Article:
• Fact: Your employer generally isn’t required to pay for time spent commuting to and from work each day. However, time spent traveling during the workday is considered work time under federal law.

Pre-Shift Activities:

  • Myth: We come to work early to put on our safety clothing and PPE and to attend our pre-shift meeting, but we shouldn’t get paid for that time because we aren’t clocked in.
  • Fact: Meetings are considered work time under federal law. Therefore, your employer must pay you for all time spent in work-related meetings—even if you aren’t on the clock. Likewise, time spent putting on safety clothing and PPE is generally considered compensable work time under federal law, so you should be paid for that time as well.

Post-Shift Activities:

  • Myth: After we clock out, we spend time taking off our safety clothing and PPE, but we aren’t entitled to pay for that time because we’ve already clocked out.
  • Fact: You are generally entitled to compensation for all time worked—including time spent removing safety clothing and PPE—even if your employer will not allow you to record the time.

Piece Rates:

  • Myth: I’m paid a piece rate for making widgets, so I’m not entitled to overtime pay.
  • Fact: In addition to your piece rate, you should also receive overtime pay for each hour worked over 40 each week. Also, your compensation for the week cannot drop below the federal minimum wage (to determine whether your rate falls below the federal minimum wage, divide your total wages for the week (excluding overtime pay) by your total hours worked for the week).

Mileage Rates:

  • Myth: I’m a truck driver, and I get paid 30 cents per mile, so the Fair Labor Standards Act doesn’t apply to me.
  • Fact: Many truck drivers are exempt from the FLSA’s overtime-pay requirements. However, truck drivers are not exempt from the FLSA’s minimum-wage requirement. If your mileage-rate effectively causes you to receive than less than $7.25 per hour, then your employer is required to make up the difference. To determine whether you have a minimum-wage claim, divide your total wages for the week by your total hours worked for the week. When making this calculation, your “total wages” should not include per diem pay—because your per diem is not considered wages. In addition, you should count all on-duty time as work time.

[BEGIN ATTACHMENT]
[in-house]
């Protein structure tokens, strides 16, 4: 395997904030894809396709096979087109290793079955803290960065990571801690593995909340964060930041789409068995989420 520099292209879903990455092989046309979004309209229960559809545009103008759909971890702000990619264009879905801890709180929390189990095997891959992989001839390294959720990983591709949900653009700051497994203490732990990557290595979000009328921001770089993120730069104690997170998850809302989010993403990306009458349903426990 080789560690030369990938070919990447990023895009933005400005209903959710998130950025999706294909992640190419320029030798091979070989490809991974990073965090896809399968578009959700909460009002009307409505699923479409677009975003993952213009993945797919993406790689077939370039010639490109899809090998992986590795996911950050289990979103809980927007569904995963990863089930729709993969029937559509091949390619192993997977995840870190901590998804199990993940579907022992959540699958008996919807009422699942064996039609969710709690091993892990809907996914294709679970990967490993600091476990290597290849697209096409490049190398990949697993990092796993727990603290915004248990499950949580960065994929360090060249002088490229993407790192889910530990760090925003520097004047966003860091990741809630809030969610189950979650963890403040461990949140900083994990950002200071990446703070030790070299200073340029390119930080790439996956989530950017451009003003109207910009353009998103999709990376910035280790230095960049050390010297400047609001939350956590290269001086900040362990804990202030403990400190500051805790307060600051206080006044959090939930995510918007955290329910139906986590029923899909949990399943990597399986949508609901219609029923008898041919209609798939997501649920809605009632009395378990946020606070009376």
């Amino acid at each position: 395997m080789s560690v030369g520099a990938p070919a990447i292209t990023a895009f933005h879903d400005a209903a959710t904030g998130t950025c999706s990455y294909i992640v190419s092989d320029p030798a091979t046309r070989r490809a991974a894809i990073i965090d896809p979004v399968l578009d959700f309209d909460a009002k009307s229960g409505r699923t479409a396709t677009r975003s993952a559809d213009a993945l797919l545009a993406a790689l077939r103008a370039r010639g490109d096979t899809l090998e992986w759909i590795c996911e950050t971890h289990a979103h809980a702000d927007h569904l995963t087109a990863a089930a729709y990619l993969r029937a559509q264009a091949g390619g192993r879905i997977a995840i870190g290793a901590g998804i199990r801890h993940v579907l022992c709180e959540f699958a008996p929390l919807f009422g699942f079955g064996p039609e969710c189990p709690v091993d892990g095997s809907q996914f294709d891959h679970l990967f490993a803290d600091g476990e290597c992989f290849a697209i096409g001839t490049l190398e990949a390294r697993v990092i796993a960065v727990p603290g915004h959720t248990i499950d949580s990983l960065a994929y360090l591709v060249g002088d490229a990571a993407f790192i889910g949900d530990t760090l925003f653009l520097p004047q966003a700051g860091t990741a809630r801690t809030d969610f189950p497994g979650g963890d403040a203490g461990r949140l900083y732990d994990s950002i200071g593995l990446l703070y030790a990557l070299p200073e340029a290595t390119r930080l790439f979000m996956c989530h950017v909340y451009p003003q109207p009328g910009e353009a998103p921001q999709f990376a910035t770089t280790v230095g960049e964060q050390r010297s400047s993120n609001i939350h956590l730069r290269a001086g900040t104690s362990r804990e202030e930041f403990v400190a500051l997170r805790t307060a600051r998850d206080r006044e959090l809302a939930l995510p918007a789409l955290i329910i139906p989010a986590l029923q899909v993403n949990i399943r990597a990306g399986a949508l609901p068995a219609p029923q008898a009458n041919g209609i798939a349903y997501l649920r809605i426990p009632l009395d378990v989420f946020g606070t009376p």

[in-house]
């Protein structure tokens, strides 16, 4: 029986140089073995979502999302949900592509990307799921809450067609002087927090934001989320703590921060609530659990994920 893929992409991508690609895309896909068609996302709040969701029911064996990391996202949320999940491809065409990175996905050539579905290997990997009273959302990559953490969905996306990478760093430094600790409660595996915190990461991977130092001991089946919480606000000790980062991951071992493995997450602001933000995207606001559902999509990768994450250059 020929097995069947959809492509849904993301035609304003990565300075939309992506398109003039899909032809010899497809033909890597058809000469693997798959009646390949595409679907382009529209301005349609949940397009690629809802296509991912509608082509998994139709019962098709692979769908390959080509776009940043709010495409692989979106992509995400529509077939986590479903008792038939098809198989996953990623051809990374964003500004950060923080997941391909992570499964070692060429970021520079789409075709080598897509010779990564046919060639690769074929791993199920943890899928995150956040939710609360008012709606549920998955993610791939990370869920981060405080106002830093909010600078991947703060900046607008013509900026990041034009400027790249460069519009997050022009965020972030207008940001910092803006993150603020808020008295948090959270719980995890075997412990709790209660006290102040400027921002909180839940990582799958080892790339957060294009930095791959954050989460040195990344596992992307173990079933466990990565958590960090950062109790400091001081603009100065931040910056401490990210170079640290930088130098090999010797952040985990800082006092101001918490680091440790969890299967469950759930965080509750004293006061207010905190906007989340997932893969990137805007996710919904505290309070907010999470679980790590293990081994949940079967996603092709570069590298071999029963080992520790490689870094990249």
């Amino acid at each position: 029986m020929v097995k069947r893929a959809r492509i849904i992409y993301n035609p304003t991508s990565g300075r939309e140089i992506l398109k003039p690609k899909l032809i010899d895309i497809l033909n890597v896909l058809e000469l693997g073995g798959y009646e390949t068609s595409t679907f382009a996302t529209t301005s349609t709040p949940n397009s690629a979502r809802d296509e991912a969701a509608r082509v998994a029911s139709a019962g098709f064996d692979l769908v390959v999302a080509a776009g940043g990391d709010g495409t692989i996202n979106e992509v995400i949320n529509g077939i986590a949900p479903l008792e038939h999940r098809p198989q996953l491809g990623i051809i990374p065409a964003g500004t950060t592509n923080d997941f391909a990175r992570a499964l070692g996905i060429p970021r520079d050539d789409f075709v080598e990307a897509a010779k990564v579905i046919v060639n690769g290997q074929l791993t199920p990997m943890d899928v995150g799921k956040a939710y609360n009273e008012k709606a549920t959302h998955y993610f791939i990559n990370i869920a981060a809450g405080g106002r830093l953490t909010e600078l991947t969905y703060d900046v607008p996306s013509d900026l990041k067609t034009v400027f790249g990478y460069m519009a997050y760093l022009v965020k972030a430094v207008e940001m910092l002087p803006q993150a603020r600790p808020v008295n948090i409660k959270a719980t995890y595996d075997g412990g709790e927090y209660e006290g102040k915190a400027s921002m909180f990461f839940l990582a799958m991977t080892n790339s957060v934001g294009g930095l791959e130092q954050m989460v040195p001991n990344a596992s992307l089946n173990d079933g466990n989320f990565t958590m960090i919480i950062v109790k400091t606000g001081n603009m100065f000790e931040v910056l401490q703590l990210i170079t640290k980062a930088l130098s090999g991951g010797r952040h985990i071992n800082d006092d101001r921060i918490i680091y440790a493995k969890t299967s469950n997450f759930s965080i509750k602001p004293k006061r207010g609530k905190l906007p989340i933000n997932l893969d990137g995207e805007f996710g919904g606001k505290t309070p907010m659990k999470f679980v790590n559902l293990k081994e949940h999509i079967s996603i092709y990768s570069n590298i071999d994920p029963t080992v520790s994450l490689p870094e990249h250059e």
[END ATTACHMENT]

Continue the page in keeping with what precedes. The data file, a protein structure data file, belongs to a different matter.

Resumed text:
Automatic Deductions for Meal-Breaks:

  • Myth: My employer is allowed to automatically deduct 30 minutes for my meal break, even when I don’t get to take my full meal break.
  • Fact: Automatic meal-break deductions can result in wage theft. Employers often unfairly assume that their employees have found time in the workday to take a full 30-minute meal break. By automatically deducting 30 minutes each shift, employers may be shortchanging their employees.

Why Choose The Clifford Law Firm, PLLC?

  • Board-Certified

    Dennis Clifford is Board Certified in Labor and Employment Law by the Texas Board of Legal Specialization.

  • High-Level

    Mr. Clifford has represented seven of the Fortune 25 companies.

  • “Super Lawyer”
    Designation by his Peers

    Mr. Clifford has an excellent reputation among his peers in the legal community.

  • Confidential Consultations

    Call us today if you need advice on how to handle an employment matter.